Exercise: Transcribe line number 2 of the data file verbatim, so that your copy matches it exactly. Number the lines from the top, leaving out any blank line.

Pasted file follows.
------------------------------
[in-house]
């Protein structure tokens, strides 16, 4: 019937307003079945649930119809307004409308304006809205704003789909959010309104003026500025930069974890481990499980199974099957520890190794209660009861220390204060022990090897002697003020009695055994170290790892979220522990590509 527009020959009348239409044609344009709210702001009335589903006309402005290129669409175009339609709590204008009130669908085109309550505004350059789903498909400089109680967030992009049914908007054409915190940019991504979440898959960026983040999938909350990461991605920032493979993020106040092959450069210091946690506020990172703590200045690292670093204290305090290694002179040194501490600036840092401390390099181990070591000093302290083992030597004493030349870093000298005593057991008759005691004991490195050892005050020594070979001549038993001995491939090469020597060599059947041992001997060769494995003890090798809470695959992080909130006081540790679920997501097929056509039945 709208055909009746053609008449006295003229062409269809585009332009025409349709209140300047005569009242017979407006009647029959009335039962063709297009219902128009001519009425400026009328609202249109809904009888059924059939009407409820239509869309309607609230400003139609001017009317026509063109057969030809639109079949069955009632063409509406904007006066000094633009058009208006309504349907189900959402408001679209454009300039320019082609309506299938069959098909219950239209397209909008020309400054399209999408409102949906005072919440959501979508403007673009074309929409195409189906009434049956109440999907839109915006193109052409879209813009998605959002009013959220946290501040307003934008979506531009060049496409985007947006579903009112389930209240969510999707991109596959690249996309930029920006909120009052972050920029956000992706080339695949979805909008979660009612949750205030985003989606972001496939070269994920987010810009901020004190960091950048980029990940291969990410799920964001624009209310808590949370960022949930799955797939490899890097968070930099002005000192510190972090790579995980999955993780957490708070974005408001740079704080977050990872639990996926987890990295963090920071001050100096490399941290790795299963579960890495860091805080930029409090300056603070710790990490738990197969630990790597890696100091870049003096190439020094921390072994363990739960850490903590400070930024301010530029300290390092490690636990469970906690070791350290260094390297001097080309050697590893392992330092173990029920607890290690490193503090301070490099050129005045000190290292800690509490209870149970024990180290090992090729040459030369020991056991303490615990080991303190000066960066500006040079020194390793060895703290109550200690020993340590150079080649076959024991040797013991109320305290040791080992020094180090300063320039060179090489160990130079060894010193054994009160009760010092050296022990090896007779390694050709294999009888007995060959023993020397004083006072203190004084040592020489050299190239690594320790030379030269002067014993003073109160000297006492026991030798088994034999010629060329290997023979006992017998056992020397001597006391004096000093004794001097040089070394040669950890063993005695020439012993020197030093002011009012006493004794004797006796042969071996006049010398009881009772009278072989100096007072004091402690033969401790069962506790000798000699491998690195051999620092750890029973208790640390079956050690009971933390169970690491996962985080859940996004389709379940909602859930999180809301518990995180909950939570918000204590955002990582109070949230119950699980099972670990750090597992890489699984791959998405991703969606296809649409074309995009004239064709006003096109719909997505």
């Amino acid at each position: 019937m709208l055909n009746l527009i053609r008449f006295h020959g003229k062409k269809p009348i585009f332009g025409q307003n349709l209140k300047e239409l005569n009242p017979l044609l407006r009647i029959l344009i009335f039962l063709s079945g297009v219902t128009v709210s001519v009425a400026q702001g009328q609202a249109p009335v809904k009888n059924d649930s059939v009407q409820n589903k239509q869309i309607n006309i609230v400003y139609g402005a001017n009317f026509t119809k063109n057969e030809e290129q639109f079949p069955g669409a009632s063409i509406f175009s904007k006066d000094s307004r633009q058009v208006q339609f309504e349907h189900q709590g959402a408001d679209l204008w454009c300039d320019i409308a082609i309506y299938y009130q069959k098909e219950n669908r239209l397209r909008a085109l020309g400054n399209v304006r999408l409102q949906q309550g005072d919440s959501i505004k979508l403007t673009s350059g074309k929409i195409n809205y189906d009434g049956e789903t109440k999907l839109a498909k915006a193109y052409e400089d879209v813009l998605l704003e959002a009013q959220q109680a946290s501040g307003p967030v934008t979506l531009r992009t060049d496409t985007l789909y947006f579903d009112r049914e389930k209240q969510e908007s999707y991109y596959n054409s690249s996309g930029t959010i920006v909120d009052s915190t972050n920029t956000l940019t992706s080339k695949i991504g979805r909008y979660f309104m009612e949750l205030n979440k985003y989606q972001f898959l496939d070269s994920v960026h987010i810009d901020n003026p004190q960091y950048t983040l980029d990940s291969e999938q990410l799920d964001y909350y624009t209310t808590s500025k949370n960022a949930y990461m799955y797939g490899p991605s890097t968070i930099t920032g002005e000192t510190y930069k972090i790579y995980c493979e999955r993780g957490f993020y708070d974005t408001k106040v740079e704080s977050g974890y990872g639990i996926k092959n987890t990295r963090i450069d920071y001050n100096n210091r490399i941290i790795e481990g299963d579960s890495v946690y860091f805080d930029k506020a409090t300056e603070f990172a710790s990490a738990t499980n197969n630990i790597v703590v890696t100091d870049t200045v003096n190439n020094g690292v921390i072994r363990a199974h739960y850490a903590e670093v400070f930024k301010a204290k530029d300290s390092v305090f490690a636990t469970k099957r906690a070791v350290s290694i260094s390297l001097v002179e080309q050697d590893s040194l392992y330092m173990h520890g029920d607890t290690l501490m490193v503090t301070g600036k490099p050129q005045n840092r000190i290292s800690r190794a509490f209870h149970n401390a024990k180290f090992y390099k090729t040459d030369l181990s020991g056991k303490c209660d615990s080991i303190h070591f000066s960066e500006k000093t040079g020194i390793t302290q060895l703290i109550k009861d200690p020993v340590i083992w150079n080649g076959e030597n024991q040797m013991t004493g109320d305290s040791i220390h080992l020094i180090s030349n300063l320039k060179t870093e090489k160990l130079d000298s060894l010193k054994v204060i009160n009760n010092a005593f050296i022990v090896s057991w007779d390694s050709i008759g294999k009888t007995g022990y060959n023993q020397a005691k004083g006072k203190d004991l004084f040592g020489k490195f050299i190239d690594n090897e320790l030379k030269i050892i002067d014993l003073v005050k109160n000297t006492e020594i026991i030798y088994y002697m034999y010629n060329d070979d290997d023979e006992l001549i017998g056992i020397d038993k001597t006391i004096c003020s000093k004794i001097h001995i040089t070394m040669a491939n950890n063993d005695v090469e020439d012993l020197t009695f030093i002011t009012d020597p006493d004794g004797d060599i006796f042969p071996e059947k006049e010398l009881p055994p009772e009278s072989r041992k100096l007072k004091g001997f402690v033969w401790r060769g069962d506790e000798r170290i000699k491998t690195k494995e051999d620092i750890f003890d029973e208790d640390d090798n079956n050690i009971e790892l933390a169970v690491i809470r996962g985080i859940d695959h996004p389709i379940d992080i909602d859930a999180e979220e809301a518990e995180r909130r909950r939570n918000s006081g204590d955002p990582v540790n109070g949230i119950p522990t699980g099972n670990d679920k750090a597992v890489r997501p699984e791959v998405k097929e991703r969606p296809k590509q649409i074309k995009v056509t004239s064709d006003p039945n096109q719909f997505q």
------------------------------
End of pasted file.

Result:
């Protein structure tokens, strides 16, 4: 019937307003079945649930119809307004409308304006809205704003789909959010309104003026500025930069974890481990499980199974099957520890190794209660009861220390204060022990090897002697003020009695055994170290790892979220522990590509 527009020959009348239409044609344009709210702001009335589903006309402005290129669409175009339609709590204008009130669908085109309550505004350059789903498909400089109680967030992009049914908007054409915190940019991504979440898959960026983040999938909350990461991605920032493979993020106040092959450069210091946690506020990172703590200045690292670093204290305090290694002179040194501490600036840092401390390099181990070591000093302290083992030597004493030349870093000298005593057991008759005691004991490195050892005050020594070979001549038993001995491939090469020597060599059947041992001997060769494995003890090798809470695959992080909130006081540790679920997501097929056509039945 709208055909009746053609008449006295003229062409269809585009332009025409349709209140300047005569009242017979407006009647029959009335039962063709297009219902128009001519009425400026009328609202249109809904009888059924059939009407409820239509869309309607609230400003139609001017009317026509063109057969030809639109079949069955009632063409509406904007006066000094633009058009208006309504349907189900959402408001679209454009300039320019082609309506299938069959098909219950239209397209909008020309400054399209999408409102949906005072919440959501979508403007673009074309929409195409189906009434049956109440999907839109915006193109052409879209813009998605959002009013959220946290501040307003934008979506531009060049496409985007947006579903009112389930209240969510999707991109596959690249996309930029920006909120009052972050920029956000992706080339695949979805909008979660009612949750205030985003989606972001496939070269994920987010810009901020004190960091950048980029990940291969990410799920964001624009209310808590949370960022949930799955797939490899890097968070930099002005000192510190972090790579995980999955993780957490708070974005408001740079704080977050990872639990996926987890990295963090920071001050100096490399941290790795299963579960890495860091805080930029409090300056603070710790990490738990197969630990790597890696100091870049003096190439020094921390072994363990739960850490903590400070930024301010530029300290390092490690636990469970906690070791350290260094390297001097080309050697590893392992330092173990029920607890290690490193503090301070490099050129005045000190290292800690509490209870149970024990180290090992090729040459030369020991056991303490615990080991303190000066960066500006040079020194390793060895703290109550200690020993340590150079080649076959024991040797013991109320305290040791080992020094180090300063320039060179090489160990130079060894010193054994009160009760010092050296022990090896007779390694050709294999009888007995060959023993020397004083006072203190004084040592020489050299190239690594320790030379030269002067014993003073109160000297006492026991030798088994034999010629060329290997023979006992017998056992020397001597006391004096000093004794001097040089070394040669950890063993005695020439012993020197030093002011009012006493004794004797006796042969071996006049010398009881009772009278072989100096007072004091402690033969401790069962506790000798000699491998690195051999620092750890029973208790640390079956050690009971933390169970690491996962985080859940996004389709379940909602859930999180809301518990995180909950939570918000204590955002990582109070949230119950699980099972670990750090597992890489699984791959998405991703969606296809649409074309995009004239064709006003096109719909997505």